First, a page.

“We discussed in detail the situation in Central Asia of course, and spoke about the issues related to the withdrawal of international coalition forces from Afghanistan in 2014,” Putin said in a statement at the joint press conference after the talks with Karimov.
“We agreed to keep monitoring this issue closely and coordinate possible future joint steps, in particular the possibility of providing any needed assistance to Afghanistan’s leadership to help stabilize the military and political situation and fight drug trafficking, terrorism and extremism,” he noted.
In his statement at the press conference, Karimov took pains to explain at length that there was no need to convince anyone that “terrorism and extremism” were all making their impact felt in the Central Asian region. “This is the reality that we all have to deal with today,” he said.
“The upcoming withdrawal of peacekeepers from Afghanistan after 2014 (the process has essentially already begun) could lead, in my opinion, to negative developments in the region. We cannot deny these problems,” he stressed, pointing out, in this context, that his talks with Putin assessed “the real state of affairs in the region, at this time, when the situation is changing very fast.”
The Uzbek President expressed the fear that the completion of withdrawal of the NATO forces from Afghanistan in 2014 could not only lead to civil war in Afghanistan itself, but, most important, it could increase tension throughout this whole vast region.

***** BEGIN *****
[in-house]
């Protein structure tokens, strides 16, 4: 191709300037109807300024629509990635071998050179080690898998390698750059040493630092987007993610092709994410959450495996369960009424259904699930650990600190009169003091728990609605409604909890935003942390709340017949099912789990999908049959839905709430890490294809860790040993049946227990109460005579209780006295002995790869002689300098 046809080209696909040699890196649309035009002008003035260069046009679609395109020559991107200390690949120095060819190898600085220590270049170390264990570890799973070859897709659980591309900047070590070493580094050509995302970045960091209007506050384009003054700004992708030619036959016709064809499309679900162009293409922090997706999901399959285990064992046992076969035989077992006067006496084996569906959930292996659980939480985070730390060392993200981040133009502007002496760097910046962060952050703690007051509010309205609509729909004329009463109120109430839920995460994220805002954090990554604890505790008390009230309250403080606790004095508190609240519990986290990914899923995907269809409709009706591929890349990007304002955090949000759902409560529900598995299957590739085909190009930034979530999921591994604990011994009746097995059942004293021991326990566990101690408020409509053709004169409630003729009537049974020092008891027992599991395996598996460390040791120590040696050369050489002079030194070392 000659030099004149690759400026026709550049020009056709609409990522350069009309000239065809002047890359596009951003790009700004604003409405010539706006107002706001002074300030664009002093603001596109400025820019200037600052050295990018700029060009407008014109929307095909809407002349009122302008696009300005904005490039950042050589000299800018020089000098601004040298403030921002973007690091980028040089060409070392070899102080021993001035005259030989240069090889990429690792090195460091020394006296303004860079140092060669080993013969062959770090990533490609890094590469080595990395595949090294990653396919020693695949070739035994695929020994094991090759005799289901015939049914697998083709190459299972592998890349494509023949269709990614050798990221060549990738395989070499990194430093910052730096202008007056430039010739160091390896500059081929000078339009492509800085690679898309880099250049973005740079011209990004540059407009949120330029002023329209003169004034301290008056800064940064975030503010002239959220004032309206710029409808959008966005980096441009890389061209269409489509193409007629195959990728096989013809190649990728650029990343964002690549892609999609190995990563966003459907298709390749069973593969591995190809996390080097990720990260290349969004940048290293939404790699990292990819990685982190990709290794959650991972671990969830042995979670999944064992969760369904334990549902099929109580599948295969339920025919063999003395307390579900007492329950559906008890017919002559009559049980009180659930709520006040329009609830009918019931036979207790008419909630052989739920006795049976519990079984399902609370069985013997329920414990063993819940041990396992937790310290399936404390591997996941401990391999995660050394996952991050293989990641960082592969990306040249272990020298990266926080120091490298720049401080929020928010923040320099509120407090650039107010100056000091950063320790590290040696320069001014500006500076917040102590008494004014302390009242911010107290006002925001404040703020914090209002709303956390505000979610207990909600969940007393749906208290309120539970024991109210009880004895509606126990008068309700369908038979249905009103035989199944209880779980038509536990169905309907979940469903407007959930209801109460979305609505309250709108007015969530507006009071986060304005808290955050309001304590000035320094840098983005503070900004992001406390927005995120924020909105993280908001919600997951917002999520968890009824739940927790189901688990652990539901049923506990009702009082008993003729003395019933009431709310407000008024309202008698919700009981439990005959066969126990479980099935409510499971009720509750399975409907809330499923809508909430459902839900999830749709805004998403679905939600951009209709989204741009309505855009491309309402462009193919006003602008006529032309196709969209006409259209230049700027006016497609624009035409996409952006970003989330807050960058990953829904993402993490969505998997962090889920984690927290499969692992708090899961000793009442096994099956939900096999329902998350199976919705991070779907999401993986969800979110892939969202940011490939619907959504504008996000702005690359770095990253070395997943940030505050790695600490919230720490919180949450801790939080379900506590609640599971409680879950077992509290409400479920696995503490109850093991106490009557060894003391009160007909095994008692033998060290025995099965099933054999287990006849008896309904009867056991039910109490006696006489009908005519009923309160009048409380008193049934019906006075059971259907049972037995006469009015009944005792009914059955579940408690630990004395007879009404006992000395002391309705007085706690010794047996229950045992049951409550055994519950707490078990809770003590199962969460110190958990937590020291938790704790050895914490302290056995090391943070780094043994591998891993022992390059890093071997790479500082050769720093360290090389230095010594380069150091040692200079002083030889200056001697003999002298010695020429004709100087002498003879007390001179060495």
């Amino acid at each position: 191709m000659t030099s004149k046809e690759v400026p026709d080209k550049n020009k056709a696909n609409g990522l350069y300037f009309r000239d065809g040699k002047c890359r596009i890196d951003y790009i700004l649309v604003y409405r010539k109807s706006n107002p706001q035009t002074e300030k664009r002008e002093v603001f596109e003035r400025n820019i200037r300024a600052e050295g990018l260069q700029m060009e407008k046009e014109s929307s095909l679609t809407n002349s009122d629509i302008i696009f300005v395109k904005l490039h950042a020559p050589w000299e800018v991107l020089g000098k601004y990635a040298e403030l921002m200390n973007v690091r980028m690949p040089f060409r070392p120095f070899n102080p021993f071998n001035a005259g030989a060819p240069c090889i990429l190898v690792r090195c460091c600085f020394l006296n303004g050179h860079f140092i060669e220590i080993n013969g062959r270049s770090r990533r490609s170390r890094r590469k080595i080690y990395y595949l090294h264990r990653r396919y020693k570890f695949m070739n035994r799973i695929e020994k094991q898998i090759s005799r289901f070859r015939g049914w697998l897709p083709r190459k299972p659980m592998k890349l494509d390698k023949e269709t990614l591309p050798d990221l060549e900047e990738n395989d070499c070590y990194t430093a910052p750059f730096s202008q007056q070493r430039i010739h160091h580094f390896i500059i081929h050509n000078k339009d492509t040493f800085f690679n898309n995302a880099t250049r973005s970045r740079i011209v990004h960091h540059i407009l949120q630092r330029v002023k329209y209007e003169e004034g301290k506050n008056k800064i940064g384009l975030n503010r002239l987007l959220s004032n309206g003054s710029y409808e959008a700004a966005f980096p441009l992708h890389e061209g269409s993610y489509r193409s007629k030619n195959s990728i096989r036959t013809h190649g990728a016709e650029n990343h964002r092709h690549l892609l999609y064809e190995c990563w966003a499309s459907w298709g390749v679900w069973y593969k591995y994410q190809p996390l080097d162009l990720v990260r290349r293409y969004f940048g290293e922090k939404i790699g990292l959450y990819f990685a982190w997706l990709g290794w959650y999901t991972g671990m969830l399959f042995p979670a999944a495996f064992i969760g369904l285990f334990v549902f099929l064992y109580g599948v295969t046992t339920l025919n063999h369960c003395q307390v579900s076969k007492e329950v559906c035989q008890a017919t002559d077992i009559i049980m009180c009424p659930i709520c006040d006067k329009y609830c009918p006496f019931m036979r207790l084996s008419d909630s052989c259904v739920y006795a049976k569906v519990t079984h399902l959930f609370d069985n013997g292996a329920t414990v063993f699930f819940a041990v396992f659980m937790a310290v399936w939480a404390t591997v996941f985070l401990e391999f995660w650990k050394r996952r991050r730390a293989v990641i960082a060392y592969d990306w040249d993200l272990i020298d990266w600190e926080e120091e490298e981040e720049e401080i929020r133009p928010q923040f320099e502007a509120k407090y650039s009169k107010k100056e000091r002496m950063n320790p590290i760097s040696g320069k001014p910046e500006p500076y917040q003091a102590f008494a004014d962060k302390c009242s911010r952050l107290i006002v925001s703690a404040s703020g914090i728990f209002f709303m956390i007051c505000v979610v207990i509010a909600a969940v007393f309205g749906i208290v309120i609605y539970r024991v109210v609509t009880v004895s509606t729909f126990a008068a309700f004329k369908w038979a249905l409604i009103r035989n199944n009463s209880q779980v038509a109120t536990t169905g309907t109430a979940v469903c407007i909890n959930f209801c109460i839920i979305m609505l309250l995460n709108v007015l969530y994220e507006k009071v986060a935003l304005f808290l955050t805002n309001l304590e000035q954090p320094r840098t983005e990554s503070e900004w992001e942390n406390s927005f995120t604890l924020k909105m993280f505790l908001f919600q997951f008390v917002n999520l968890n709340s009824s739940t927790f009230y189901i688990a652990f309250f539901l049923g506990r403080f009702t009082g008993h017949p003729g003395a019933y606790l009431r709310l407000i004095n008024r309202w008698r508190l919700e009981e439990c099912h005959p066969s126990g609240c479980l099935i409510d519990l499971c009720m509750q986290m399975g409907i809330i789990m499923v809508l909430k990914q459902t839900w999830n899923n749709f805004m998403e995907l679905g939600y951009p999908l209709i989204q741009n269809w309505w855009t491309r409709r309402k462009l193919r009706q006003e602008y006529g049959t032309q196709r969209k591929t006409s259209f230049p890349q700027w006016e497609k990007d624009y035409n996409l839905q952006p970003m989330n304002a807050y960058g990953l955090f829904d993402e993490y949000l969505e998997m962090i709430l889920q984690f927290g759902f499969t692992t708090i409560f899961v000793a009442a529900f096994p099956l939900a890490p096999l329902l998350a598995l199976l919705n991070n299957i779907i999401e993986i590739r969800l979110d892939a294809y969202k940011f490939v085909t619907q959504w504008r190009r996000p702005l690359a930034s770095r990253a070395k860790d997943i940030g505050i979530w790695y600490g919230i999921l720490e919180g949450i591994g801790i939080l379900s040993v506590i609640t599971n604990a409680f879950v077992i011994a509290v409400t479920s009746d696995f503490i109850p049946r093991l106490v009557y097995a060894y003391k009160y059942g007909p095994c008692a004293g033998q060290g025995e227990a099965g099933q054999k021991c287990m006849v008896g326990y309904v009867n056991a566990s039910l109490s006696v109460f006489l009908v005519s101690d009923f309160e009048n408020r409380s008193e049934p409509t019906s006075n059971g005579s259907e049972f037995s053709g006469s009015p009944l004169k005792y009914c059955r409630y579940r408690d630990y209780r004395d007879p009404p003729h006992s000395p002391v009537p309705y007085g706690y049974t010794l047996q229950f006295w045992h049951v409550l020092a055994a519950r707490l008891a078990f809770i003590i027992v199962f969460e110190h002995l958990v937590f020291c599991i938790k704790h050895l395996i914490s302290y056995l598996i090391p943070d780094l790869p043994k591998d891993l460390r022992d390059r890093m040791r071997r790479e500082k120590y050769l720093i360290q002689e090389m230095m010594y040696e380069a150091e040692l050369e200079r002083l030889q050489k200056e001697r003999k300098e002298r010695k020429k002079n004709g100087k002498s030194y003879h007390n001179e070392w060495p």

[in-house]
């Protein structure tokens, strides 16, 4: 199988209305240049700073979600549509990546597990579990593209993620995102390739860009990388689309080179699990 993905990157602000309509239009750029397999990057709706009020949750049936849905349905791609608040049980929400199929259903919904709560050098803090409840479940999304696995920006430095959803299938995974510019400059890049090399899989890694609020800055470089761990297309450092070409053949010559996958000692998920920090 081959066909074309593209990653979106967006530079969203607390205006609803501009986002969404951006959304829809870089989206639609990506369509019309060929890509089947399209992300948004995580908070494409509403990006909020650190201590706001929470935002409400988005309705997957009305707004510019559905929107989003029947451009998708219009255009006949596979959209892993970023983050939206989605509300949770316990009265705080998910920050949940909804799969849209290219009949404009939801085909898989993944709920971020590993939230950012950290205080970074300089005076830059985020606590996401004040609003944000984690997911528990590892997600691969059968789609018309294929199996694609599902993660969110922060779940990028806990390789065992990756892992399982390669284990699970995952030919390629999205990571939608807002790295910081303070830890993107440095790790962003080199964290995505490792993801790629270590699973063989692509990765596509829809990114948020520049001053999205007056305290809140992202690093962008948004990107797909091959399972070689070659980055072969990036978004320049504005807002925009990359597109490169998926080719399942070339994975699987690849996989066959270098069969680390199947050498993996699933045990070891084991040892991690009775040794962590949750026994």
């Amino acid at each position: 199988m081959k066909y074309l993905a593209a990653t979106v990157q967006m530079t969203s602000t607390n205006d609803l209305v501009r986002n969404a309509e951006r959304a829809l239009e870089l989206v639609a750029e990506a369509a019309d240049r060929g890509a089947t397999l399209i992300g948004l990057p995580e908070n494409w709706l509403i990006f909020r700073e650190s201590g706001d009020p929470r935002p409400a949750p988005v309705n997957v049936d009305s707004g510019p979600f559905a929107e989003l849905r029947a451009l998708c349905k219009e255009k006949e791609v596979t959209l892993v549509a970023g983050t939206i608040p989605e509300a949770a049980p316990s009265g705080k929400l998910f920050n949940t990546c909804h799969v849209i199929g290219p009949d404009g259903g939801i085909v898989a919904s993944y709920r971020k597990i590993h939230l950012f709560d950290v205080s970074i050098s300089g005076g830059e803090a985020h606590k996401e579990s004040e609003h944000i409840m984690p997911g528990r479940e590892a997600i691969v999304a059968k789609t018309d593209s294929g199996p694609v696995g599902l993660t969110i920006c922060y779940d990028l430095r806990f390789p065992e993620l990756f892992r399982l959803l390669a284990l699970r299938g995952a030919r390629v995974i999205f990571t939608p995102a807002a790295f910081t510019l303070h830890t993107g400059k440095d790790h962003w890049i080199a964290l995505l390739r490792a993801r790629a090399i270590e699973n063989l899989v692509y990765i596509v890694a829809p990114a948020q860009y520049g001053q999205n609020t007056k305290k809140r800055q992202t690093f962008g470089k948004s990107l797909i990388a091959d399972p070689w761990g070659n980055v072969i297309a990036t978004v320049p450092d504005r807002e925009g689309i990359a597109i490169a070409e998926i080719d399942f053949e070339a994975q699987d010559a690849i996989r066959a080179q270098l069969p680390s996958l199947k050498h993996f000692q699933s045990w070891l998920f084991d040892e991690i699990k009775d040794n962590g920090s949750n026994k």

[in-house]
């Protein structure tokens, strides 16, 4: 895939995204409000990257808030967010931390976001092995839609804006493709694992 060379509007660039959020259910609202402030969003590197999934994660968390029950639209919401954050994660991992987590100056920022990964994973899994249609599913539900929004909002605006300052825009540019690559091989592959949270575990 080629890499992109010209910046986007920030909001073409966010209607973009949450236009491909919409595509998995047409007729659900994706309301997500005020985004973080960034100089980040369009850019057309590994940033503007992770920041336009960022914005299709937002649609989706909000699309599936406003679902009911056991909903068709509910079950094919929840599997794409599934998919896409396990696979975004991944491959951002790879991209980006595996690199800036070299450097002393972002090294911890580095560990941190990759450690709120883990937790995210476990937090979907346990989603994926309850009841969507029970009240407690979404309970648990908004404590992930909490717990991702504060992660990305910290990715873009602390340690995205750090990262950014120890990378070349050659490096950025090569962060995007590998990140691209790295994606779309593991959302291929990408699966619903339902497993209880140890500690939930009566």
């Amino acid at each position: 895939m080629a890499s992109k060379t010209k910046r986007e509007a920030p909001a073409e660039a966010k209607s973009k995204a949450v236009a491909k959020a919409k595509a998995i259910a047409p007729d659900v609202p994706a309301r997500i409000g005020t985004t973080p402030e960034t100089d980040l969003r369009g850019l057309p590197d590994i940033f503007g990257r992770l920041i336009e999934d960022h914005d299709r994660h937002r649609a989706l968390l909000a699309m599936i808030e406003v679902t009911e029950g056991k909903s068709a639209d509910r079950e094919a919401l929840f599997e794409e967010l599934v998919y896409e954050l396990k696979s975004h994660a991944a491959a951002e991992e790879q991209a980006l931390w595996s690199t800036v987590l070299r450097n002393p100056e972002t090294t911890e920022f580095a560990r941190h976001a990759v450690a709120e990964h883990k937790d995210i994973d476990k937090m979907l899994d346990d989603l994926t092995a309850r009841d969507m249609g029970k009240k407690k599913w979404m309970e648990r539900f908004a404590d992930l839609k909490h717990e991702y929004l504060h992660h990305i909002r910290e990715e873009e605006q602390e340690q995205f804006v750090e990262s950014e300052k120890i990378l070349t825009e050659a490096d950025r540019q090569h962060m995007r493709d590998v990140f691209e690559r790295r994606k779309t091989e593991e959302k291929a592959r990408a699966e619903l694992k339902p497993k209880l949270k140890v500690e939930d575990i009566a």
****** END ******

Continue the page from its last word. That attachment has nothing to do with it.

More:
Karimov was referring to the situation in Uzbekistan during the 1990’s, following the break-up of the Soviet Union when the Taliban control in Afghanistan led to increased radical Islamic terrorism in the region. The Islamic Movement of Uzbekistan (IMU) fought together with the militants in Afghanistan and carried out bombings in Uzbekistan and kidnappings in Tajikistan and Kyrgyzstan. In 2004, the Islamic Jihad Union (IJU) carried out suicide bombings in Uzbekistan. These militant groups have, according to media reports, taken shelters in the porous areas of Af-Pak borders, and may cross over to Uzbekistan as soon as NATO troops pull out of Afghanistan.
“It is hard to find anyone today who would be able to tell us now what things will be like in Afghanistan by the end of this year or the end of next year,” he said, underlining the necessity of Russia’s presence in Central Asia as “an important factor” in cementing peace and stability and preventing the “creeping expansion” of extremism and radicalism in the region and beyond.
Karimov also urged Russia to play an “indisputably important role” in resolving urgent global issues, including preserving geopolitical balance, non-proliferation of nuclear weapons, energy security and combating terrorism, extremism and illegal drug-trafficking.
He also vowed to “expand and deepen” Uzbekistan’s cooperation with Russia in the UN, SCO, CIS and other influential international organizations, expressing in this respect his “particular respect” for Russia’s place and role in further developing the Commonwealth of Independent States (CIS).
According to the experts, since Uzbekistan is no longer a member of the CSTO, Russia taking a balanced approach, will focus more on Moscow-Tashkent “bilateral partnership” in terms of fight against terrorism, extremism, illegal drug- trafficking and organized crime, in the region.
Dadan Upadhyay is an Indian journalist based in Moscow.